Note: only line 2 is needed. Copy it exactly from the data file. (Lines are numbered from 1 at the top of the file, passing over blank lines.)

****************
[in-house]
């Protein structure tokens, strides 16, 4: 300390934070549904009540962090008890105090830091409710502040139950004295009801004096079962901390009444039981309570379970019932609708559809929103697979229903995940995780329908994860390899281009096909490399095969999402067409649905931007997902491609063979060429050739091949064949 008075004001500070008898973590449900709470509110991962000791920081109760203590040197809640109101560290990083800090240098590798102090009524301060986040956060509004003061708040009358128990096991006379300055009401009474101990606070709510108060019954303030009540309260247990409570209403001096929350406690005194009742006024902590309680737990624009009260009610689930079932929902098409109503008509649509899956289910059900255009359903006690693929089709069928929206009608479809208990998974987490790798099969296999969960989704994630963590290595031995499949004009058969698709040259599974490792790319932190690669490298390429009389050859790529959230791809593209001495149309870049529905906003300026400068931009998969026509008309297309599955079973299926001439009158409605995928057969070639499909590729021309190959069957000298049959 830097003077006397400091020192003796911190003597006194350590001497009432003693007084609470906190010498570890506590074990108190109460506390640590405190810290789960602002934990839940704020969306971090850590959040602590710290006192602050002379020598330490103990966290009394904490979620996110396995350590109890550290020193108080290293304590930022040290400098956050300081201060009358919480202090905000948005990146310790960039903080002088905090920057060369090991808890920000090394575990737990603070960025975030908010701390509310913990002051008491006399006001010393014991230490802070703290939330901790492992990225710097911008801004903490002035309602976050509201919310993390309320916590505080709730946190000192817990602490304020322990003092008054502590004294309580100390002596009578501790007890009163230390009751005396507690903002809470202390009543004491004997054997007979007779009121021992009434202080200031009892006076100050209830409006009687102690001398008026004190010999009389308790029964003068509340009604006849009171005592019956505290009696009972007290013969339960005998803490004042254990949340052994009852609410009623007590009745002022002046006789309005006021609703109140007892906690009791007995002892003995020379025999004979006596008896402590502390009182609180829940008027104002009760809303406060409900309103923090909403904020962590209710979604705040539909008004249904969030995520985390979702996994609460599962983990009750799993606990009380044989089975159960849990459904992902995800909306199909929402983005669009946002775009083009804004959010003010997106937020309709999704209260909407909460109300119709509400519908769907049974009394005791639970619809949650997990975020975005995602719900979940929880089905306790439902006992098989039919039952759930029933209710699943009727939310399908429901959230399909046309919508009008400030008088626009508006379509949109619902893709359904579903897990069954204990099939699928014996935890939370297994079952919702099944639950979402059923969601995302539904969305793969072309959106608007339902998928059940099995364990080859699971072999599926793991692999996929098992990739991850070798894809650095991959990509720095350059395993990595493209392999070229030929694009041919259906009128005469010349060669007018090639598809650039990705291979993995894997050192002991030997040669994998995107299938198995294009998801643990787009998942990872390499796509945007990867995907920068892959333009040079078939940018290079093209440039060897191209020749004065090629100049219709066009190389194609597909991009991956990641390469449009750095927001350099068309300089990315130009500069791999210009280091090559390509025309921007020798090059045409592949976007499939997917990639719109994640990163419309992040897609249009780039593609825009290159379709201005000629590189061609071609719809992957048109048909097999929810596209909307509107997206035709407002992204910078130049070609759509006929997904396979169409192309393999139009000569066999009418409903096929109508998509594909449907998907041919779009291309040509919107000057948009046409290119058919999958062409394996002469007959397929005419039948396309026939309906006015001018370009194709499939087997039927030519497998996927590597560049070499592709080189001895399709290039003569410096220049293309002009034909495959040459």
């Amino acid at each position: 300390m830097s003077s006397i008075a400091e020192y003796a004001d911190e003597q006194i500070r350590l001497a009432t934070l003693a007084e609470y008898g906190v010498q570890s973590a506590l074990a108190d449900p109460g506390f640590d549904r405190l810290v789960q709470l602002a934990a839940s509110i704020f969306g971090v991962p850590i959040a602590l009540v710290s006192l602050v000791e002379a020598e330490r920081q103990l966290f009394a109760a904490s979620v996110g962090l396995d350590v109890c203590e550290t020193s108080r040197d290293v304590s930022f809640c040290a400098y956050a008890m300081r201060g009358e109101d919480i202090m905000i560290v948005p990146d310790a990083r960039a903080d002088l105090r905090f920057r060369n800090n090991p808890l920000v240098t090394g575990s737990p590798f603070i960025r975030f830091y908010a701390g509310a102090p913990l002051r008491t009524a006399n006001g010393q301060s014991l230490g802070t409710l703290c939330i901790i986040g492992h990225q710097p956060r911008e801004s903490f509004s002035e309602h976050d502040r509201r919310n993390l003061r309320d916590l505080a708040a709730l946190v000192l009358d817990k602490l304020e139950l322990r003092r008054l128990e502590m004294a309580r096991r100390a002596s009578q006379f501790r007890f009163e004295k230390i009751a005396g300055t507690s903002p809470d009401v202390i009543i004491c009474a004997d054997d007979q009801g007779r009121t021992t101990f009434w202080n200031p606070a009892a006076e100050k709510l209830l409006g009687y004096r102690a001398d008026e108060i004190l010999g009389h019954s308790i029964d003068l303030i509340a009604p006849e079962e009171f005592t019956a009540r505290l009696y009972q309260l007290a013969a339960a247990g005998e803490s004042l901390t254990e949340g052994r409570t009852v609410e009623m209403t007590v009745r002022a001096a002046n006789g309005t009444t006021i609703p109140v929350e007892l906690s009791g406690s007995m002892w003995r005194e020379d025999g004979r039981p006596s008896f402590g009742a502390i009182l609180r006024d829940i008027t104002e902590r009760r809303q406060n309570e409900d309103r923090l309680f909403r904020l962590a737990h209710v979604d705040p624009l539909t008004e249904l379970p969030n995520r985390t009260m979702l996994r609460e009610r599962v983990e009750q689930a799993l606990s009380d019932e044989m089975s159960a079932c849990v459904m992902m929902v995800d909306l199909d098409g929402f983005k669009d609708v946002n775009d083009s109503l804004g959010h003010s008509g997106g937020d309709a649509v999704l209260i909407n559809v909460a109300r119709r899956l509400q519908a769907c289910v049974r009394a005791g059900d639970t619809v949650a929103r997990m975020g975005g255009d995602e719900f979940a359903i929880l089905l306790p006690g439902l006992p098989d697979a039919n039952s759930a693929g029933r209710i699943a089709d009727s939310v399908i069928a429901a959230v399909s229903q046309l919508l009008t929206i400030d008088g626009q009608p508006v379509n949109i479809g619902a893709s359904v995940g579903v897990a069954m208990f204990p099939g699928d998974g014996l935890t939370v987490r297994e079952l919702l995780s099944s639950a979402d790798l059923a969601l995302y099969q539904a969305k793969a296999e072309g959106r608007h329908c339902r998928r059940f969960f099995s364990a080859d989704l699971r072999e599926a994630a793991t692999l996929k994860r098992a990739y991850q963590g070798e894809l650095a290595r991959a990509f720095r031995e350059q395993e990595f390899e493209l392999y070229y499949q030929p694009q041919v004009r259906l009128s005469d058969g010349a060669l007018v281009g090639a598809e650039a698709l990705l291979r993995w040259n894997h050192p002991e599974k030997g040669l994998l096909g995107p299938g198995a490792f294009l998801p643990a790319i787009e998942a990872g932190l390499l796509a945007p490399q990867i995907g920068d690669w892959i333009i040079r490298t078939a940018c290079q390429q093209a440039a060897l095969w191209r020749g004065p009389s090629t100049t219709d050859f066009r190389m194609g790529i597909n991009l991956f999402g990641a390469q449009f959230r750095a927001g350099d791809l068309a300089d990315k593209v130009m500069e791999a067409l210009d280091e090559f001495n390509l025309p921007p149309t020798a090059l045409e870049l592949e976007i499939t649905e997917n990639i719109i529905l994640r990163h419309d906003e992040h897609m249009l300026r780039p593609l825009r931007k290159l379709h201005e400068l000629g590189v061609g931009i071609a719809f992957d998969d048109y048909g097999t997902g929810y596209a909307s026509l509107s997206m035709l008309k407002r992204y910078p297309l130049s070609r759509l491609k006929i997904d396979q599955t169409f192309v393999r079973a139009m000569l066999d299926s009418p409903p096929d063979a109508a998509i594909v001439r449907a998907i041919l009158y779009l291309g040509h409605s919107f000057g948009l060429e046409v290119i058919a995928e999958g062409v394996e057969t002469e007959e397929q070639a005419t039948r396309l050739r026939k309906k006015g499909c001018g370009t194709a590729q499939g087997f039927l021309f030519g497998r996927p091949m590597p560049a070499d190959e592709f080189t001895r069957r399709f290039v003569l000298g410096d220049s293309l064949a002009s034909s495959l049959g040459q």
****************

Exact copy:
């Protein structure tokens, strides 16, 4: 300390934070549904009540962090008890105090830091409710502040139950004295009801004096079962901390009444039981309570379970019932609708559809929103697979229903995940995780329908994860390899281009096909490399095969999402067409649905931007997902491609063979060429050739091949064949 008075004001500070008898973590449900709470509110991962000791920081109760203590040197809640109101560290990083800090240098590798102090009524301060986040956060509004003061708040009358128990096991006379300055009401009474101990606070709510108060019954303030009540309260247990409570209403001096929350406690005194009742006024902590309680737990624009009260009610689930079932929902098409109503008509649509899956289910059900255009359903006690693929089709069928929206009608479809208990998974987490790798099969296999969960989704994630963590290595031995499949004009058969698709040259599974490792790319932190690669490298390429009389050859790529959230791809593209001495149309870049529905906003300026400068931009998969026509008309297309599955079973299926001439009158409605995928057969070639499909590729021309190959069957000298049959 830097003077006397400091020192003796911190003597006194350590001497009432003693007084609470906190010498570890506590074990108190109460506390640590405190810290789960602002934990839940704020969306971090850590959040602590710290006192602050002379020598330490103990966290009394904490979620996110396995350590109890550290020193108080290293304590930022040290400098956050300081201060009358919480202090905000948005990146310790960039903080002088905090920057060369090991808890920000090394575990737990603070960025975030908010701390509310913990002051008491006399006001010393014991230490802070703290939330901790492992990225710097911008801004903490002035309602976050509201919310993390309320916590505080709730946190000192817990602490304020322990003092008054502590004294309580100390002596009578501790007890009163230390009751005396507690903002809470202390009543004491004997054997007979007779009121021992009434202080200031009892006076100050209830409006009687102690001398008026004190010999009389308790029964003068509340009604006849009171005592019956505290009696009972007290013969339960005998803490004042254990949340052994009852609410009623007590009745002022002046006789309005006021609703109140007892906690009791007995002892003995020379025999004979006596008896402590502390009182609180829940008027104002009760809303406060409900309103923090909403904020962590209710979604705040539909008004249904969030995520985390979702996994609460599962983990009750799993606990009380044989089975159960849990459904992902995800909306199909929402983005669009946002775009083009804004959010003010997106937020309709999704209260909407909460109300119709509400519908769907049974009394005791639970619809949650997990975020975005995602719900979940929880089905306790439902006992098989039919039952759930029933209710699943009727939310399908429901959230399909046309919508009008400030008088626009508006379509949109619902893709359904579903897990069954204990099939699928014996935890939370297994079952919702099944639950979402059923969601995302539904969305793969072309959106608007339902998928059940099995364990080859699971072999599926793991692999996929098992990739991850070798894809650095991959990509720095350059395993990595493209392999070229030929694009041919259906009128005469010349060669007018090639598809650039990705291979993995894997050192002991030997040669994998995107299938198995294009998801643990787009998942990872390499796509945007990867995907920068892959333009040079078939940018290079093209440039060897191209020749004065090629100049219709066009190389194609597909991009991956990641390469449009750095927001350099068309300089990315130009500069791999210009280091090559390509025309921007020798090059045409592949976007499939997917990639719109994640990163419309992040897609249009780039593609825009290159379709201005000629590189061609071609719809992957048109048909097999929810596209909307509107997206035709407002992204910078130049070609759509006929997904396979169409192309393999139009000569066999009418409903096929109508998509594909449907998907041919779009291309040509919107000057948009046409290119058919999958062409394996002469007959397929005419039948396309026939309906006015001018370009194709499939087997039927030519497998996927590597560049070499592709080189001895399709290039003569410096220049293309002009034909495959040459």